CHRISTMAS WEDDING CAKE

 Petra Lewis’ Best Ever Wedding Cake.

Christmas-Tree-Cake - No WatermarkIf, like me, fruitcake brings you out in hives, you positively loathe wedding cake and dread Christmas when you have to force down a slice of Granny’s ‘Special Christmas Cake’ or risk causing terminal offence – you can heave a sigh of relief. To my surprise, I have found the ONLY fruitcake that was not only bearable, but sent me scuttling back for seconds. It was made by Petra Lewis for her daughter Jemima’s wedding and is truly delicious – even to those who abhor all those glacé cherries and that thick stodgy marzipan. The recipe was taken from the Four Seasons Cookery Book, by Margaret Costa which is stuffed full of good old-fashioned recipes.

 

Petra’s
hot tip:
 Really good dried fruit makes all the difference and you can vary the type as long as the overall weight remains the same. Consider replacing some of the peel with crystallized kumquats for a better flavour.

Ingredients
8oz yellow sultanas
8oz glacé cherries
4oz crystallized pineapple
2oz crystallized ginger
2oz angelica
4oz walnuts
6oz candied peel
4 eggs
3-4 tbs brandy or sherry
8oz plain flour
8oz butter
1 lemon – grated zest & juice
8oz caster sugar
1/2 tsp salt
NB Soak the sultanas in brandy for several hours before you start.

Preheat the oven to Gas Mark 4, 350°F

Prepare an 8-inch cake tin (one with a loose base is best).
Butter it and line it with two layers of greaseproof paper, brushed with melted butter.
Tie some brown paper (that sticks up an inch above the rim) around the outside of the tin for extra protection.

Sift the flour with the salt.
Quarter the cherries and chop the pineapple, ginger, angelica, nuts and candied peel.
(For the best peel, buy the large pieces of citron peel coated in sugar and chop finely yourself.)

Beat the eggs hard until thick and foamy. This may take 10-15 minutes but will result in a good-textured cake.
Cream the butter with the lemon rind and cream in the sugar until fluffy and soft.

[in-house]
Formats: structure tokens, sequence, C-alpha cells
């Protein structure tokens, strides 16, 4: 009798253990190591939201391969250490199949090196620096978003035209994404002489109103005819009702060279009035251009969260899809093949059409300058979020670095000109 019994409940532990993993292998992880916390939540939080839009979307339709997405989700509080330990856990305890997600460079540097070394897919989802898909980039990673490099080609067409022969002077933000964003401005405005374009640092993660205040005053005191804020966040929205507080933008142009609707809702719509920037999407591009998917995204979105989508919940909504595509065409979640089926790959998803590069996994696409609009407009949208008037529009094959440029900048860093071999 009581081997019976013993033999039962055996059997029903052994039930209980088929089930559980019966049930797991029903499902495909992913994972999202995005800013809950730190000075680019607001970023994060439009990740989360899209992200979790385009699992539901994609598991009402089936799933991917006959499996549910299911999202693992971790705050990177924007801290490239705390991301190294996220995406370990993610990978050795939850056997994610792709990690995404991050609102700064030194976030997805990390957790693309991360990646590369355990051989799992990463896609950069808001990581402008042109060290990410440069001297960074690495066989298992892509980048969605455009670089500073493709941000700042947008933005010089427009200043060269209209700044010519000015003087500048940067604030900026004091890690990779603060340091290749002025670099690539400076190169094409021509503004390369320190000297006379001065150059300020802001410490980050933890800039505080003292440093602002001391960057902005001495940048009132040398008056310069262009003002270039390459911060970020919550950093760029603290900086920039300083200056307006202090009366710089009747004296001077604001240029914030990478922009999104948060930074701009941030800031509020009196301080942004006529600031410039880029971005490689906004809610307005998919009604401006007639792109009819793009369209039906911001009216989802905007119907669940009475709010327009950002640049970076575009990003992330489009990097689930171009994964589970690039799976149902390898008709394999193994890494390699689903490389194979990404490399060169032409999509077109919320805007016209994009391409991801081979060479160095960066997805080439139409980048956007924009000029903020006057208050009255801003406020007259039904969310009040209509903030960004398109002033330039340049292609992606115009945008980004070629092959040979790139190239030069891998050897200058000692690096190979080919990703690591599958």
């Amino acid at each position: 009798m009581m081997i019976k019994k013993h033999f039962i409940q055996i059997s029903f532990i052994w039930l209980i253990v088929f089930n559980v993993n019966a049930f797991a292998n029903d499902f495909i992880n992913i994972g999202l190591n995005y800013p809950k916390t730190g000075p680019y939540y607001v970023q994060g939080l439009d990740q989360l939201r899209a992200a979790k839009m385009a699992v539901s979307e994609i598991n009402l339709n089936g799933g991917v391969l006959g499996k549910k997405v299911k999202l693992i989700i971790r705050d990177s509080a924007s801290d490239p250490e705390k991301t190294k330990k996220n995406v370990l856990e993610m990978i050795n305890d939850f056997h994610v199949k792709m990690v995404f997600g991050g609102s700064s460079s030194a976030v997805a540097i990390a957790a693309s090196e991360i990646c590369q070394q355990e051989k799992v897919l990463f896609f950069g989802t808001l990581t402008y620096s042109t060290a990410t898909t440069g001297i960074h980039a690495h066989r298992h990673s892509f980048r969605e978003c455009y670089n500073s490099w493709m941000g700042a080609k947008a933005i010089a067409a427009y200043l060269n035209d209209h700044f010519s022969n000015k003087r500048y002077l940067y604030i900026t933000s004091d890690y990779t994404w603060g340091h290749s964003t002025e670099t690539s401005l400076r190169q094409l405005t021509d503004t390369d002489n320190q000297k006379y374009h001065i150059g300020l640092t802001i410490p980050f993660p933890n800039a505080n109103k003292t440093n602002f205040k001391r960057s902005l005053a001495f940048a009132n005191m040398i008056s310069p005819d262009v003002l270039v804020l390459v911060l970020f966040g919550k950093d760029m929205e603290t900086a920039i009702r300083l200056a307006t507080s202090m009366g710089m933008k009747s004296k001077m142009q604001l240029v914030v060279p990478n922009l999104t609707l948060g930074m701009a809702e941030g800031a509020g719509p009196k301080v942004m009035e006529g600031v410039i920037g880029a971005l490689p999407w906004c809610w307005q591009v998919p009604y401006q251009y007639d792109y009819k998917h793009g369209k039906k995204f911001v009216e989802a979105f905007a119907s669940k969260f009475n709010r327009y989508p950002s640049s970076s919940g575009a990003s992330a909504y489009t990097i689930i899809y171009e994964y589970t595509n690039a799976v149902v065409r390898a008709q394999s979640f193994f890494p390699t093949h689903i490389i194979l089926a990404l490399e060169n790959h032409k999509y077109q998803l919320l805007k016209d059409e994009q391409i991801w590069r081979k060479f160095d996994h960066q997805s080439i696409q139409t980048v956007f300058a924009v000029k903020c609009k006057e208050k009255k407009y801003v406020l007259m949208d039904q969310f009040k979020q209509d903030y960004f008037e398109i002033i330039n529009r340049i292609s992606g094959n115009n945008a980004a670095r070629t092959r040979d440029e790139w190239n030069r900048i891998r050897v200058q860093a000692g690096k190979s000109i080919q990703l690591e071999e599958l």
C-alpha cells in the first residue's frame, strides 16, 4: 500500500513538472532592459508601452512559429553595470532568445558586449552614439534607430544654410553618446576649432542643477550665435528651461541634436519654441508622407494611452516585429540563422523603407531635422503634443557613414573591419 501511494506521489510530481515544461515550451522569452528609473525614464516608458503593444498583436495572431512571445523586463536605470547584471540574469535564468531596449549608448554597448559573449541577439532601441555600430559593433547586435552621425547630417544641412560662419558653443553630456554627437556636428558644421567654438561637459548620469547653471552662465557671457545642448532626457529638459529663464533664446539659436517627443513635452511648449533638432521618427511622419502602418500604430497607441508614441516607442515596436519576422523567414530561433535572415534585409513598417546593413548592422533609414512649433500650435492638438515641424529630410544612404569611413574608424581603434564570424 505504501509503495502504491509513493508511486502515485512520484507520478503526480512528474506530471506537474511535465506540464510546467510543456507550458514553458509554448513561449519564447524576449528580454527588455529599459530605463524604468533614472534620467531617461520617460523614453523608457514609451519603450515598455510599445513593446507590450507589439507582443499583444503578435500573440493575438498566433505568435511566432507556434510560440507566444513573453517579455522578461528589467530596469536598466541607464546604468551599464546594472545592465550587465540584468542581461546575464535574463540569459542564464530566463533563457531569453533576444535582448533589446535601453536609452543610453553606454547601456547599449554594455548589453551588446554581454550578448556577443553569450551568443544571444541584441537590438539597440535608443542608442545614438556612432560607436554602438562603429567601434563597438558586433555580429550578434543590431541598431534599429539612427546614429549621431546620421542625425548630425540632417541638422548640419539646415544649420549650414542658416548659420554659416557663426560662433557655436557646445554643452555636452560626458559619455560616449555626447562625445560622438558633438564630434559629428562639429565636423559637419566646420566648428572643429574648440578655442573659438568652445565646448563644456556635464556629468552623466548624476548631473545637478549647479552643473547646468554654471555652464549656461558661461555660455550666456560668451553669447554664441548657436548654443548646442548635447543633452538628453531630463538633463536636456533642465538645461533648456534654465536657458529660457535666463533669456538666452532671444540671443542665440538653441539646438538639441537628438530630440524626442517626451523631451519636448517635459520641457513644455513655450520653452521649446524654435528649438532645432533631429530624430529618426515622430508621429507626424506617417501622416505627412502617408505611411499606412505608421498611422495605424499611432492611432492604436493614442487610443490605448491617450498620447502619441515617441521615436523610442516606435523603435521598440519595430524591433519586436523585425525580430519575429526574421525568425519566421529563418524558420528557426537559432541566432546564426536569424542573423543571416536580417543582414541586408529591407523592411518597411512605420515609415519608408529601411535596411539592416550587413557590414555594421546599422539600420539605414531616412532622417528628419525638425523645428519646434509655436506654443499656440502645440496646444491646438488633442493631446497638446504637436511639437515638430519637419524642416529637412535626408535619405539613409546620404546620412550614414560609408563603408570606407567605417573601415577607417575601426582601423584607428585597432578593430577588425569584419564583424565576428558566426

Add the beaten eggs, a little at a time, beating well after each edition.
NB If the mixture shows any sign of curdling, quickly beat in a touch of the flour.
Stir in the flour very lightly, followed by the lemon juice.
Stir in the prepared fruit, a little at a time, and then the brandy.
If necessary, add a little more, but don’t make the mixture too damp – it should be just moist enough to drop from the spoon if you give it a good shake.

Turn the mixture into the prepared tin.
Smooth the mixture over the top and make a deep hollow in the middle, sloping it evenly from the middle to the edge so it rises evenly.

Put the cake in the oven, on the shelf below the centre.
After an hour and a half, reduce the temperature to Mark 1, 275°F, and bake for another two and a half to three hours.
(After two and a half hours, check to see if the top of the cake is browning too much. If it is, cover it with another double layer of greaseproof paper.)

The cake is done when it is evenly brown and risen, has shrunk from the sides of the tin and has stopped ‘singing’.
Leave it in the tin to cool, away from any draughts, for at least an hour, before turning it out and leaving it to cool completely before storing.
Store it in as large a tin as possible.

I vary this recipe a little every year, as I suppose most do, so as not to get bored with it. One of the nicest variations was the addition of three or four sugared apricots.
I cut down a little on the sugar and the other fruit to redress the balance.

 — Lucinda Baring

 

 

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